Guest article: Complexity, Systems Thinking and Sociology, Alice Junqueira

Alice Junqueira is a transdisciplinary professional who is currently an independent consultant specialising in gender, youth, sustainable development and culture. She also works on issues of climate change, socioeconomic inclusion, urban planning, human rights, public management and social participation.

I am very pleased to publish this article which is an updated edition which was previously published on Transition Consciousness in 2015.

Complexity, Systems Thinking and Sociology

When it comes to complexity and sustainability we often come across names such as Bertalanffy, Ilya Prigogine, Donella Meadows, Fritof Capra, and others, but we rarely come across complexity and systems theories through the “eyes” of Sociology.

How would we observe society if Sociology saw it as a system? This was one of the questions a German sociologist tried to answer. His name is Niklas Luhmman[1] and he started where many of others started, precisely in one of those names we often hear when studying and discussing sustainability: in Bertalanffy. He also read and incorporated ideas of other renowned authors from many areas of knowledge. He is known to have read thousands of books from Philosophy to Cybernetics, Sociology to Biology, Phenomenology to Psychology, and more.

Sounds interesting? It is. And it is also controversial. Many authors criticize Luhmann, including Humberto Maturana who created along with Francisco Varela the concept of “autopoiesis”, one of the main concepts in the Luhmannian theory. Maturana claims Luhmman’s theory changed the meaning of autopoiesis when he used it in a way it excludes “we”, humans beings.

I’ll explain. For Niklas Luhmman society is not made of people as traditional Sociology postulates. Society is a system made by communications.

So we don’t study people? We don’t observe people to understand society? No. We study and observe communication, more specifically social systems’ communications.

So criticism’s allegations are right? Not this one (there are other criticisms we can make, of course). Luhmann does not exclude humans from society, what he does is to define that the most essential component of society is communication. Why? Because a group of people itself doesn’t make society exist, it starts existing when there is communication. Also, because in society not only people communicate, but systems itself communicate too. When we see a protest, for example, it is not someone (a person) communicating it is a system communicating.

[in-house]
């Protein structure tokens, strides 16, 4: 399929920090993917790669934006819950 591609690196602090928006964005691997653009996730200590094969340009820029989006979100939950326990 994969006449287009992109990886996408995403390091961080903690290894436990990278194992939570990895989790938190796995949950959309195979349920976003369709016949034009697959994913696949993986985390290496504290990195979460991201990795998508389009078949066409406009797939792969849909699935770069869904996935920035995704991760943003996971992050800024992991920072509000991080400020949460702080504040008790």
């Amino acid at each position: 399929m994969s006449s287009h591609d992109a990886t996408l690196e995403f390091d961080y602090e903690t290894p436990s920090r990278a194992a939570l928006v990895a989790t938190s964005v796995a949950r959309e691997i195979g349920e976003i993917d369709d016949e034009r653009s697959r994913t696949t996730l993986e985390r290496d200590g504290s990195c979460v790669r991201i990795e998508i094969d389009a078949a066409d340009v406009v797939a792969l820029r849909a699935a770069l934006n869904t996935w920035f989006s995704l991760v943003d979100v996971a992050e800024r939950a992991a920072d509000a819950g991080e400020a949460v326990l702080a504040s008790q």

The logic he uses is that the world is made out of systems and society is the biggest social system. The “all-encompassing” social system. It’s worth noting the use of the word “social”; Luhmann uses it on purpose meaning the social system is not the only “type” of systems the world is made out. He defines four types of systems: social systems, psychological systems, biological systems and ecological/natural systems. All of them operate in its own way and have its own dynamic and characteristics. The key thing to understand why Luhmann does not “exclude humans” is to understand that saying humans and society are different systems does not mean they do not depend on each other and/or are a precondition for the other to exist.

This “dependency” comes, firstly, from the two concepts that are fundamental to his theory: system and surrounding. There is no system without surrounding. In other words, to limit what is inside a system you need to define what is not. After, come the concepts of autopoeisis and operational closure[2]. Autopoieseis means the system autoproduces itself by its own elements and it sustains itself in its own operations; operational closure means it operates only with its own elements. And finally, there is the concept of structural coupling, which is how systems “relate”. And when we think about the four types of systems we understand although they operate differently, they do depend on each other.

Source: Made by the author, based on Luhmann, 2007.

Figure 1 — Structural Couplings according to Niklas Luhmann

Thus, Luhmann develops a theory based on systems thinking and complexity applied to the observation of society, which includes the observation of Sociology and his theory itself (something to discuss further). With this, he sets the ground to develop his Social Systems Theory that has the purpose of using “universality, integrality and applicability” to produce explanations to all social subjects we want or need to observe, be they structures, movements, organizations, programs or even daily actions. You choose it.

Source: Made by the author based on Luhmann, 2007

Figure 2 — Synthesis of the foundations of Luhmann’s theory

[1] Luhmann is particularly noteworthy by the book Die Gesellschaft der GesellschaftI. Reference of the Spanish Translation: Luhmann, N. (2007). La Sociedad de la Sociedad. México D.F., México: Herder & Universidad Iberoamericana.

[2] Luhmann used theses concepts according to the theory proposed by Humberto Maturana and Francisco Varela.

4 responses to “Guest article: Complexity, Systems Thinking and Sociology, Alice Junqueira

  1. Pingback: Guest article: Complexity, Systems Thinking and Sociology, Alice Junqueira | Transition Consciousness Blog | Systems Community of Inquiry·

  2. Pingback: Guest article: Complexity, Systems Thinking and Sociology, Alice Junqueira — Transition Consciousness – Sociología en la Red – Divulgación, Innovación y Tecnología para la UNJFSC·

  3. Pingback: Complexity, Systems Thinking and Sociology | Learning Change·

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